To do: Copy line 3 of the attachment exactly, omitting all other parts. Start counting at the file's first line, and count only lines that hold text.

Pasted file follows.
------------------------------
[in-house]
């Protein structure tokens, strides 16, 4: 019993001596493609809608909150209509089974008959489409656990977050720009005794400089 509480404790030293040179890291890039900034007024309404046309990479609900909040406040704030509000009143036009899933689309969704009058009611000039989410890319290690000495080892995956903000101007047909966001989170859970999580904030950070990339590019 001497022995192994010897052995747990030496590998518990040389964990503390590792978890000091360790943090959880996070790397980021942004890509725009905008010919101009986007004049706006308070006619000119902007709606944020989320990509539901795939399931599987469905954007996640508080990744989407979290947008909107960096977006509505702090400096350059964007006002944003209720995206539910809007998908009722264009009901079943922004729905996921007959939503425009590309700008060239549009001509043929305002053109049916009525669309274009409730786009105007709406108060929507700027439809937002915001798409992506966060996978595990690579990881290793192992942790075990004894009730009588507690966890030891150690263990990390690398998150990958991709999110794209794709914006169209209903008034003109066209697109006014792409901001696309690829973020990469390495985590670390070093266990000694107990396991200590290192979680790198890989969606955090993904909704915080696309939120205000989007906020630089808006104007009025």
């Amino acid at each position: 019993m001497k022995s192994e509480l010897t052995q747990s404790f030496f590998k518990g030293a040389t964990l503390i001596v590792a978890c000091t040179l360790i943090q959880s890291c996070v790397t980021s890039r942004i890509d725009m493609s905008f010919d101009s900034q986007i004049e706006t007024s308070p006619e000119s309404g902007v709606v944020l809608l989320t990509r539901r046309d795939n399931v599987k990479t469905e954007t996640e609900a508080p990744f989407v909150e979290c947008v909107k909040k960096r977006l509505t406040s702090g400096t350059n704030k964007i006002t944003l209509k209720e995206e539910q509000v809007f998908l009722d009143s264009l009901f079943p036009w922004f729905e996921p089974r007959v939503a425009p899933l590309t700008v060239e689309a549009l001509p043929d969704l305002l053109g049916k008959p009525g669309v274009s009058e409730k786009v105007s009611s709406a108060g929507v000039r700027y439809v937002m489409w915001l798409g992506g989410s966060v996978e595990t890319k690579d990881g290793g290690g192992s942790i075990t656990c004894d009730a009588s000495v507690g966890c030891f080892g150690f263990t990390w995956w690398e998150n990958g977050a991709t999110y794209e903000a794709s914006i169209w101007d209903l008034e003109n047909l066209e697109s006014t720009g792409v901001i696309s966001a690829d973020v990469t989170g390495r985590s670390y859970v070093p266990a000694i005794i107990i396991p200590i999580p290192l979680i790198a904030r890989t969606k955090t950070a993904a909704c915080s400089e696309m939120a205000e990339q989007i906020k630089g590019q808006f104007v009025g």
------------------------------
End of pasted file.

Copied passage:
């Amino acid at each position: 019993m001497k022995s192994e509480l010897t052995q747990s404790f030496f590998k518990g030293a040389t964990l503390i001596v590792a978890c000091t040179l360790i943090q959880s890291c996070v790397t980021s890039r942004i890509d725009m493609s905008f010919d101009s900034q986007i004049e706006t007024s308070p006619e000119s309404g902007v709606v944020l809608l989320t990509r539901r046309d795939n399931v599987k990479t469905e954007t996640e609900a508080p990744f989407v909150e979290c947008v909107k909040k960096r977006l509505t406040s702090g400096t350059n704030k964007i006002t944003l209509k209720e995206e539910q509000v809007f998908l009722d009143s264009l009901f079943p036009w922004f729905e996921p089974r007959v939503a425009p899933l590309t700008v060239e689309a549009l001509p043929d969704l305002l053109g049916k008959p009525g669309v274009s009058e409730k786009v105007s009611s709406a108060g929507v000039r700027y439809v937002m489409w915001l798409g992506g989410s966060v996978e595990t890319k690579d990881g290793g290690g192992s942790i075990t656990c004894d009730a009588s000495v507690g966890c030891f080892g150690f263990t990390w995956w690398e998150n990958g977050a991709t999110y794209e903000a794709s914006i169209w101007d209903l008034e003109n047909l066209e697109s006014t720009g792409v901001i696309s966001a690829d973020v990469t989170g390495r985590s670390y859970v070093p266990a000694i005794i107990i396991p200590i999580p290192l979680i790198a904030r890989t969606k955090t950070a993904a909704c915080s400089e696309m939120a205000e990339q989007i906020k630089g590019q808006f104007v009025g």